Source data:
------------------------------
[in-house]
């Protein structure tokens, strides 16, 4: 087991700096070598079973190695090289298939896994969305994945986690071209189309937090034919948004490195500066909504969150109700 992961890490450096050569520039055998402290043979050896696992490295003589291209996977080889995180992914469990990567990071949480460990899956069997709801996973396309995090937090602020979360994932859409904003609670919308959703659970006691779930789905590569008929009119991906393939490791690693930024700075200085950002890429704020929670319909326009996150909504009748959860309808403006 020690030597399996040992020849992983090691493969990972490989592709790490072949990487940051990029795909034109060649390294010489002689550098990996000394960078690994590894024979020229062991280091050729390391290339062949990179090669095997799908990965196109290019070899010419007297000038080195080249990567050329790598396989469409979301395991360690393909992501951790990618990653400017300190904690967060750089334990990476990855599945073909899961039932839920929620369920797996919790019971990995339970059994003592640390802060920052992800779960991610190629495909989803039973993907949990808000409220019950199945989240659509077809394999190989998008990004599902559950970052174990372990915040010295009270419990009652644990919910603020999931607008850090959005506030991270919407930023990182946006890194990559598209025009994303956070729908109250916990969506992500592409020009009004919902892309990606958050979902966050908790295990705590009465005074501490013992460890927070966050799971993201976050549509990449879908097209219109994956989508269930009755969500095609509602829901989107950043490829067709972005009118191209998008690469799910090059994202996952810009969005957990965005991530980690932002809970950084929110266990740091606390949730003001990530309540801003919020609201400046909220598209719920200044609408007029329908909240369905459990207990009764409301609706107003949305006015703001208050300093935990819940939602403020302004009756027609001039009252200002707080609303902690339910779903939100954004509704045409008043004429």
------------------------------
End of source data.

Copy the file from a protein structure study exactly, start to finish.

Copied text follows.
[in-house]
């Protein structure tokens, strides 16, 4: 087991700096070598079973190695090289298939896994969305994945986690071209189309937090034919948004490195500066909504969150109700 992961890490450096050569520039055998402290043979050896696992490295003589291209996977080889995180992914469990990567990071949480460990899956069997709801996973396309995090937090602020979360994932859409904003609670919308959703659970006691779930789905590569008929009119991906393939490791690693930024700075200085950002890429704020929670319909326009996150909504009748959860309808403006 020690030597399996040992020849992983090691493969990972490989592709790490072949990487940051990029795909034109060649390294010489002689550098990996000394960078690994590894024979020229062991280091050729390391290339062949990179090669095997799908990965196109290019070899010419007297000038080195080249990567050329790598396989469409979301395991360690393909992501951790990618990653400017300190904690967060750089334990990476990855599945073909899961039932839920929620369920797996919790019971990995339970059994003592640390802060920052992800779960991610190629495909989803039973993907949990808000409220019950199945989240659509077809394999190989998008990004599902559950970052174990372990915040010295009270419990009652644990919910603020999931607008850090959005506030991270919407930023990182946006890194990559598209025009994303956070729908109250916990969506992500592409020009009004919902892309990606958050979902966050908790295990705590009465005074501490013992460890927070966050799971993201976050549509990449879908097209219109994956989508269930009755969500095609509602829901989107950043490829067709972005009118191209998008690469799910090059994202996952810009969005957990965005991530980690932002809970950084929110266990740091606390949730003001990530309540801003919020609201400046909220598209719920200044609408007029329908909240369905459990207990009764409301609706107003949305006015703001208050300093935990819940939602403020302004009756027609001039009252200002707080609303902690339910779903939100954004509704045409008043004429």